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The EHRI document blog is a space to share ideas about Holocaust-related archival documents, and their presentation and interpretation using digital tools.
Updated: 1 hour 32 min ago

History on the Margins: The Surviving Remnant and Yiddish Holocaust Literature in the Stockholm Jewish Library

May 16, 2023 - 1:20pm
Rachel Auerbach’s (1903—1976) Oyf di felder fun Treblinke – a reportazsh (In the Fields of Treblinka – a Report) from 1946 was the first book I happened to come across when I started inventorying a collection of Yiddish books in Judiska Biblioteket, the Jewish Library in Stockholm. A shiver ran down my spine when I Read More

‘More Terrifying Than the Germans’: Information About the Holocaust from Investigation Files of Local Policemen (the Case of Kryvyi Rih)

April 25, 2023 - 11:15am
Archive files of criminal cases are a rather specific type of historical sources. In Ukraine, they can be found either in the Sectoral State Archive of the Security Service of Ukraine (SBU) in Kyiv1 or in regional SBU archives in the oblast capitals. A small number of these materials have been transferred to the state Read More

“Everyone Had to Do With It, Either Through Family or Some Other Means”: Testimonies of Ukrainian Witnesses About the Holocaust in Volhynia

March 29, 2023 - 9:02am
The Holocaust in Ukraine: contemporary historiographical trends and the need for new sources Ever since the publication of Jan T. Gross’ monograph Neighbors,1 research on the Holocaust in Eastern Europe has increasingly shifted towards the use of eyewitness accounts. This became a logical consequence of the bigger shift of the “era of the witness” since Read More

Identifying the author of an anonymous diary from the Holocaust in Hungary

March 1, 2023 - 10:39am
While on my EHRI Conny Kristel Fellowship at Yad Vashem in August 2022, I discovered the author of an anonymous diary from a Hungarian Jew in wartime Budapest. The search for the identity of the author drew on clues in the text of the diary, photographs folded between its pages, census records, and school records. Read More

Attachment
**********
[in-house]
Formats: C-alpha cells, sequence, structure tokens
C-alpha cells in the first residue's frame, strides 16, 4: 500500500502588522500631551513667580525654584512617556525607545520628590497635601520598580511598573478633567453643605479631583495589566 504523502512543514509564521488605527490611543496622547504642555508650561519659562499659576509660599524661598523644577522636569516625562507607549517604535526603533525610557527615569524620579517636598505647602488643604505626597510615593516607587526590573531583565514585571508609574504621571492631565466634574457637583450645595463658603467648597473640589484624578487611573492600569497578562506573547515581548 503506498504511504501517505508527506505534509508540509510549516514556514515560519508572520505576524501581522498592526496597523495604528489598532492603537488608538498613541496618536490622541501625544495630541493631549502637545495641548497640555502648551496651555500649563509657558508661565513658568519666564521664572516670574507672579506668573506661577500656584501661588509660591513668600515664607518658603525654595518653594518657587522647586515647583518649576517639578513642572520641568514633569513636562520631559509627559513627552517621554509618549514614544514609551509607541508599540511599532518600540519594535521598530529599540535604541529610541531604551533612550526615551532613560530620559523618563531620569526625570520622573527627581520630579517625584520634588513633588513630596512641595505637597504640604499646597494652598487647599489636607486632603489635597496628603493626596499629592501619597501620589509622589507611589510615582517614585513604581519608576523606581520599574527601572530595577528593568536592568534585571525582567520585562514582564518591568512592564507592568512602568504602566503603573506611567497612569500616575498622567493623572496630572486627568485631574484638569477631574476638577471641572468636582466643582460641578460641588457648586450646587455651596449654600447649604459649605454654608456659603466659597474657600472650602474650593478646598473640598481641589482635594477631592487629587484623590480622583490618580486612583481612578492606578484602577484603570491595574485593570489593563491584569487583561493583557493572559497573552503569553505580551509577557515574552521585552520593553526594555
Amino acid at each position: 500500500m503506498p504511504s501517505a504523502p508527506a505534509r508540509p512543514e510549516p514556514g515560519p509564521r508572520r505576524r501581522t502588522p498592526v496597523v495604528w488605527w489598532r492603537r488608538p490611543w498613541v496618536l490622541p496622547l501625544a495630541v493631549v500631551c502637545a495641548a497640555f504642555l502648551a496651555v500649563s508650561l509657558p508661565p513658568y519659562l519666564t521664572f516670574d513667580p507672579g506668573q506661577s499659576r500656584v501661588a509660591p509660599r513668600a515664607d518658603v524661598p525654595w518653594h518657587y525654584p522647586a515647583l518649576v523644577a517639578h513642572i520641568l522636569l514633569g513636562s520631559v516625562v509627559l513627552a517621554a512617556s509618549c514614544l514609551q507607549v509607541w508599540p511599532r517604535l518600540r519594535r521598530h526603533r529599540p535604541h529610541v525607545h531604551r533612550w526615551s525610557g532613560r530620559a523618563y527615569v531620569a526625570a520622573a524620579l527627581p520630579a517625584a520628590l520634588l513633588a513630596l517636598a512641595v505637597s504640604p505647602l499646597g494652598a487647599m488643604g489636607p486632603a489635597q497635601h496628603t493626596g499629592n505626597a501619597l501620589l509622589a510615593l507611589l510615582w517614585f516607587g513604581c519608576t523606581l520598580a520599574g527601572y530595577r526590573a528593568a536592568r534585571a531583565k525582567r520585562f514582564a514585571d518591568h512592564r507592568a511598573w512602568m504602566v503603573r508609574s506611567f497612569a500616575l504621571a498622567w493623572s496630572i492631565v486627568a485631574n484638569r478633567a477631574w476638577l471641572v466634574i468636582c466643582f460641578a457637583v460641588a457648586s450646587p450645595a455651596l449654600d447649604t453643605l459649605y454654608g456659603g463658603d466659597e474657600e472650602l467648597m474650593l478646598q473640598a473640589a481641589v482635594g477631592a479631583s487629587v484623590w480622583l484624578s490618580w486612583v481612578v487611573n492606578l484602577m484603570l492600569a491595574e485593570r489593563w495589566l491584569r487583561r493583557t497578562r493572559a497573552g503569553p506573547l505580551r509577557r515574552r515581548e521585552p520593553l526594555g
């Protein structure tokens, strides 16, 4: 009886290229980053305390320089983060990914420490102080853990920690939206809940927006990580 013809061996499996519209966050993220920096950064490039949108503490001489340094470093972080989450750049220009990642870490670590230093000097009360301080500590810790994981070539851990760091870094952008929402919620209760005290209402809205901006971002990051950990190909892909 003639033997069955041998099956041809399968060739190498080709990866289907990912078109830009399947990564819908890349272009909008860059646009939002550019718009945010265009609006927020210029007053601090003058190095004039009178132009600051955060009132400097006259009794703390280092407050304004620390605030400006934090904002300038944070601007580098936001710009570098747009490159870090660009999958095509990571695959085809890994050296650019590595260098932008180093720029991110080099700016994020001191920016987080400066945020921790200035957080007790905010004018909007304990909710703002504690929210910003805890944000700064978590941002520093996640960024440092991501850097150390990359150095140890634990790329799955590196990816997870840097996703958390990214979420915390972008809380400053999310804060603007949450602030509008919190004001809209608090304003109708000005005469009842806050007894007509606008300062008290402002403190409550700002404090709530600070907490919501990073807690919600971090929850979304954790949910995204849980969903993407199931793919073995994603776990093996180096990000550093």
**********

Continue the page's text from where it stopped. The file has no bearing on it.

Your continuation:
The NS-Policy of “Endlösung der Judenfrage” and the Soviet Medical Staff among the Jewish Prisoners of War in Central Ukraine

January 26, 2023 - 11:05am
Introduction In August 2016, I took part in the 10-day seminar “Documents on the Holocaust”, held by the Federal Archive in Berlin and the European Holocaust Research Infrastructure (EHRI). This seminar as well as my participation in the Holocaust Summer Program in Kyiv between 1 and 12 July 2019, and the EHRI fellowships I held Read More

Documenting the Documenter: Piecing together the history of Polish Holocaust survivor-historian Luba Melchior

December 12, 2022 - 9:57am
“Testimony received by Institute Assistant Luba Melchior.” This sentence appears on 61 of the 512 complete witness testimonies collected from Polish survivors of Nazi persecution by the Polish Research Institute (PIZ) in Lund, Sweden, in 1945 and 1946.1 Yet, Polish Holocaust survivor Luba Melchior did not leave her own testimony with the PIZ survivor historical Read More

Tracing the Dislocation of a Sinti Family in a Genocidal Context: the R165 Collection of the German Federal Archives

November 2, 2022 - 9:37am
In September 1981, in the basement of the Tübingen University, German survivors of the Sinti and Roma genocide and remembrance activists captured the racial archives created by the scientific authorities under the Nazi regime to identify, deport and destroy their families.1 The documents seized were immediately given to the German Federal Archives. Today, this vast Read More

My Experience of Studying the Holocaust

October 6, 2022 - 11:28am
I was born in Kharkiv in 1950 and it is likely that I was the first Soviet historian to begin the study of the Holocaust, even though the subject was effectively banned. I was also the first who managed to publish articles on it – abroad. Since 1984, I have published twenty monographs and collections Read More

When Were Social Status and Social Ties Supporting Holocaust Survival Chances?

August 28, 2022 - 2:30pm
How Can Statistical Methods of Social Sciences Complement Historical Research? Seeing faces of individual victims of the Holocaust, such as those of the prisoners of the Theresienstadt ghetto displayed by the publicly accessible database developed by the Theresienstadt Initiative Institute, is a critical element of remembering and understanding the Holocaust. Such databases often provide a Read More

Exploratory Topic Modelling in Python

July 19, 2022 - 2:07pm
This post, originally entitled “Exploratory Topic Modelling Using R”, was first published by Mike Bryant in June 2016 on a now deactivated blog. We have since updated it to include more data and to explore similar tools in Python. The original blog post (Bryant, 2016) is still accessible through the Internet Archive’s Wayback Machine. Continuing Read More